little by little she would free herself. It was a pity that her
sister and her niece--persons anything but intelligent and refined
--should be permanent members of her household; for their sake, no
doubt, she felt constrained to welcome men and women for whose
society she herself had little taste. But when the year of her
widowhood was past----Petrarch's Laura was the mother of eleven
children; Constance had had only three, and one of these was dead.
The remaining two, Christian now learnt, lived with a governess in a
little house at Bournemouth, which Mrs. Palmer had taken for that
'I'm going down to see them to-morrow,' she informed Christian, 'and
I shall stay there over the next day. It's so quiet and restful.'
These words kept repeating themselves to Christian's ear, as he went
home, and all through the evening. Were they not an invitation? Down
there at Bournemouth, Constance would be alone the day after
to-morrow. 'It is so quiet and restful;' that was to say, no idle
callers would break upon her retirement; she would be able to
welcome a friend, and talk reposefully with him. Surely she must
have meant that; for she spoke with a peculiar intonation--a look
By the second morning he had worked himself up to a persuasion that
yonder by the seaside Constance was expecting him. To miss the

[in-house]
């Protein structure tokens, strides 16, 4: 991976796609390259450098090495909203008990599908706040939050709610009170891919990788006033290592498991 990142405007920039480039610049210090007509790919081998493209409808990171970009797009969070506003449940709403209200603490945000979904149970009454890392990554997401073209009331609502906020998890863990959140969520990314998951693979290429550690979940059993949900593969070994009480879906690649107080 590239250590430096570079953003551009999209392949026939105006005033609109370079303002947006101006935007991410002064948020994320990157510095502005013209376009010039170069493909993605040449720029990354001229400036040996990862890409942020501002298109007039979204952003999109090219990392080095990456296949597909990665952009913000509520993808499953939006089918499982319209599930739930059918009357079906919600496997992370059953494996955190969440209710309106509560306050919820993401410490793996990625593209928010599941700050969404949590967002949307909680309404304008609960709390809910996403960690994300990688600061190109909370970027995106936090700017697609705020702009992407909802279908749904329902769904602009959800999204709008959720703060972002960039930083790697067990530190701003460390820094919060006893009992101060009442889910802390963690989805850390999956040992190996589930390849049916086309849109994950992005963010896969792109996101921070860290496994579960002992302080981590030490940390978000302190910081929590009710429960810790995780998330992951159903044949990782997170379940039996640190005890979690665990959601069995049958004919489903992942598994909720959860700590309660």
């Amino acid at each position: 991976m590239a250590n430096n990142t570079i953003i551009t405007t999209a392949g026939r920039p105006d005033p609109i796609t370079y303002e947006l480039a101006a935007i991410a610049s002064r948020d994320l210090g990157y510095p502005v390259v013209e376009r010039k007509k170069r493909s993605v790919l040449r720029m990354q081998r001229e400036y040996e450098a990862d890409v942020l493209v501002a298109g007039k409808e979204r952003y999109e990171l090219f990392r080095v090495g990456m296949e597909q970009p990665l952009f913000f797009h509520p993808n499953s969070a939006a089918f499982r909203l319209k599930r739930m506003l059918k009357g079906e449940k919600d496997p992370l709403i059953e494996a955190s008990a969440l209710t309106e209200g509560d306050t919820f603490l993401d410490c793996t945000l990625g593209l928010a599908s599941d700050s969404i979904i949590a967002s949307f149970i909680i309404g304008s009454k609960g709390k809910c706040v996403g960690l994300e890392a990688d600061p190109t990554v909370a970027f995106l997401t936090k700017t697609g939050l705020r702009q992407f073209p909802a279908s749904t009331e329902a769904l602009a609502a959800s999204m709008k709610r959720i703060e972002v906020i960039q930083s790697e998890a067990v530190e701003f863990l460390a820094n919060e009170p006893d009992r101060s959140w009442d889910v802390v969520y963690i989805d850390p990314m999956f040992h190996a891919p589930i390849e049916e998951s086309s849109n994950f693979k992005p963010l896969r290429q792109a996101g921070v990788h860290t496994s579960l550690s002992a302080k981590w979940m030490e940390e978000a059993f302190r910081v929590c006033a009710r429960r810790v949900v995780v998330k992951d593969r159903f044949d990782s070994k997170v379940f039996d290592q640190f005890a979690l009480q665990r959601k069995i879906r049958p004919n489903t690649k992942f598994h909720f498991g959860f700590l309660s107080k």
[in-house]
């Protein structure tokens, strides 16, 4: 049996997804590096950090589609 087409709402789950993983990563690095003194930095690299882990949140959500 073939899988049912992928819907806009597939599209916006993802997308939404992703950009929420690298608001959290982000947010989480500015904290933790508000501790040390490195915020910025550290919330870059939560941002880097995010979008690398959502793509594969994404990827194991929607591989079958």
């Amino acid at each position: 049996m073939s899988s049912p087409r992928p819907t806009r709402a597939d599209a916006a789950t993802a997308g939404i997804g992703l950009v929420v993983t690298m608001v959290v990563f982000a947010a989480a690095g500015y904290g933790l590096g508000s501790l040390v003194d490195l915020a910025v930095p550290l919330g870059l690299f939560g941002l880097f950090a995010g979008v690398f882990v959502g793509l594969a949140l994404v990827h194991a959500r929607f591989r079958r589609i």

opportunity would be to prove himself dull of apprehension, a
laggard in love. With trembling hands, he hurried through his toilet
and made haste downstairs to examine a railway time-table. He found
it was possible to reach Bournemouth by about two o'clock, a very
convenient hour; it would allow him to take refreshment, and walk to
the house shortly after three.
His conviction strong as ever, he came to the journey's end, and in
due course discovered the pleasant little house of which Constance
had spoken. At the door, his heart failed him; but retreat could not
now be thought of. Yes, Mrs. Palmer was at home. The servant led him
into a sitting-room on the ground floor, took his name, and left
It was nearly ten minutes before Constance appeared. On her face he
read a frank surprise.
'I happened to--to be down here; couldn't resist the temptation'
'Delighted to see you, Mr. Moxey. But how did you know I was here?'
He gazed at her.
'You--don't you remember? The day before yesterday--in Sussex
'Oh, did I?' She laughed. 'I had quite forgotten.'
Christian sank upon his chair. He tried to convince himself that she
was playing a part; perhaps she thought that she had been premature
in revealing her wish to talk with him.
Mrs. Palmer was good-natured. This call evidently puzzled her, but
she did not stint her hospitality. When Christian asked after the
children, they were summoned; two little girls daintily dressed,
pretty, affectionate with their mother. The sight of them tortured
Christian, and he sighed deeply with relief when they left the room.
Constance appeared rather absent; her quick glance at him signified
something, but he could not determine what. In agony of constraint,
he rose as if to go.
'Oh, you will have a cup of tea with me,' said Mrs. Palmer. 'It will
be brought in a few minutes.'
Then she really wished him to stop. Was he not behaving like an
obtuse creature? Why, everything was planned to encourage him.
He talked recklessly of this and that, and got round to the years
long gone by. When the tea came, he was reviving memories of
occasions on which he and she had met as young people. Constance
laughed merrily, declared she could hardly remember.
'Oh, what a time ago!--But I was quite a child.'
'No--indeed, no! You were a young lady, and a brilliant one.'